If we want to take a panoramic view of the whole book, we could say that the path constituted by the author takes us from the idea of spectacle to the notion of performance. The journey begins with the show staged by doctors and scientists, for the eyes of doctors and scientists. For centuries, the (pre- or post-mortem, often public) examination of women’s clitorises has aimed to provide answers to scientific questions, but it is also a spectacle in which the objectification of women serves more broadly to determine their ‘natural’ place in Western society, to decree the ‘civilisational’ inferiority of colonised societies or to put forward hypotheses on the evolution and hierarchy of human races. Thus, Delphine Gardey mentions the case of Marie le Marcis, examined by six doctors, two surgeons and two midwives during her trial at the very beginning of the 17th century to determine whether Marin, as he calls himself, who dresses as a man and married Jeanne, is, according to the size of her clitoris in particular, a ‘girl’ or a man and should or should not be sentenced to death. She also recalls the exploitation and exhibition of Saartjie Baartman, known as the Hottentot Venus, at the beginning of the 19th century, whose body the anatomist Georges Cuvier obtained to mould after her death and to preserve her brain and vulva in formaldehyde. The end of the tour takes us to a very different form of representation and evokes performances that are based on the practices of the self, the uses of the body and on diversions and artifices (surgery, dissonant bodies, etc., p. 153). Thus, in the course of the reading, we move symbolically from a situation of dispossession with the spectacle to acts of reappropriation with the performance.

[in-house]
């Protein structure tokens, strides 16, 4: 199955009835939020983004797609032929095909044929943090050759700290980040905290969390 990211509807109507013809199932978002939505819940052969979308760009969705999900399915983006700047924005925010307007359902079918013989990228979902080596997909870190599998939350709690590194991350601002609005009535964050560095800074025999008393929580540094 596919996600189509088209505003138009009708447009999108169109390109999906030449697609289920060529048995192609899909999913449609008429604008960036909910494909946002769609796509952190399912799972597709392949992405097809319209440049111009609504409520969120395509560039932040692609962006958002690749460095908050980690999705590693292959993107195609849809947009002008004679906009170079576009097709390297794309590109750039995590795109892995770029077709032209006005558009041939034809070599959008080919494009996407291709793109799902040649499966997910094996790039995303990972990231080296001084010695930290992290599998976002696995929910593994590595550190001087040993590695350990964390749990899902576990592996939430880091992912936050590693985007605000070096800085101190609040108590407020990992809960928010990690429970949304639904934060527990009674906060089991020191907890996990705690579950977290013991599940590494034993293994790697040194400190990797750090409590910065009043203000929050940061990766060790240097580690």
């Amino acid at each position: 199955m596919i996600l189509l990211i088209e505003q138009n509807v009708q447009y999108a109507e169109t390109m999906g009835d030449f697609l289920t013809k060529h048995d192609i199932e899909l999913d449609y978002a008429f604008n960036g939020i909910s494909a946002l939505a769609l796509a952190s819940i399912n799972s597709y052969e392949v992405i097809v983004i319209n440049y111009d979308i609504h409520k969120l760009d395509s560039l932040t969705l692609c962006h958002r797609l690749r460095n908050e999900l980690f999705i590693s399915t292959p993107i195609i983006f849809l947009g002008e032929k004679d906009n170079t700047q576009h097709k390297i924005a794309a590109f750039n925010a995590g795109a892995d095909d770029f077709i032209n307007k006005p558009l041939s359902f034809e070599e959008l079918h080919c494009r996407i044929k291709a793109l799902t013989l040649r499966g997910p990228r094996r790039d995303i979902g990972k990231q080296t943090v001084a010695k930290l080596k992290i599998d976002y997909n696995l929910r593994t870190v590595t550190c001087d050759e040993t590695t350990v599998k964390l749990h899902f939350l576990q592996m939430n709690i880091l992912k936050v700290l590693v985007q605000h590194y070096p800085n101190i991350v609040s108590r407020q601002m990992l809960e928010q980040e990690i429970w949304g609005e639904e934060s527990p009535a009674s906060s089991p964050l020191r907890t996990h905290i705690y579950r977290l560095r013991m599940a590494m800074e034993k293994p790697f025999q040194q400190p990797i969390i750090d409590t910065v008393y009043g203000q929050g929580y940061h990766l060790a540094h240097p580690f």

It should also be noted that these performances are essential for Delphine Gardey as she calls for the (re)invention of bodies, identities and of the presentation of the self, with and beyond the clitoris. According to her, this will be done not so much through a reinvestment of science or history, but through art. Referring to the artist Sophie Wallace’s ‘cliteracy’, she writes ‘since science and technology transform our lives and our worlds both materially and metaphorically, we need to deploy (counter) strategies of appropriation and transformation that are also material and metaphorical […], we need art as much as science’ (pp. 131–132).
All in all, this book is presented as a journey, a trajectory along which Delphine Gardey invites us to follow her. We accompany her in the history she reconstructs, we also accompany her in her reflections and readings, with all that this entails of reflexivity and subjectivity. In this way, this history of the clitoris is undeniably political, claiming to be situated in the tradition of feminist history, and this is where it finds its strength. We can only hope that a translation into English of a book that presents a point of view on history and is at the same time strongly inscribed in contemporary debates and mobilisations will be published soon.
The author has no competing interests to declare.
Brugère, F. 2020. La révolution des femmes. Lormont: Le bord de l’eau.
Dorlin, E. (ed.) 2021. Feu ! Abécédaire des féminismes présents. Paris: Libertalia.
Froideveaux-Metterie, C. 2020. Seins. En quête d’une libération. Paris: Anamosa. DOI: https://doi.org/10.3917/anamo.froid.2020.01
Lépinard, E. & Mazouz, S. 2021. Pour l’intersectionnalité. Paris: Anamosa. DOI: https://doi.org/10.3917/anamo.lepin.2021.01.0003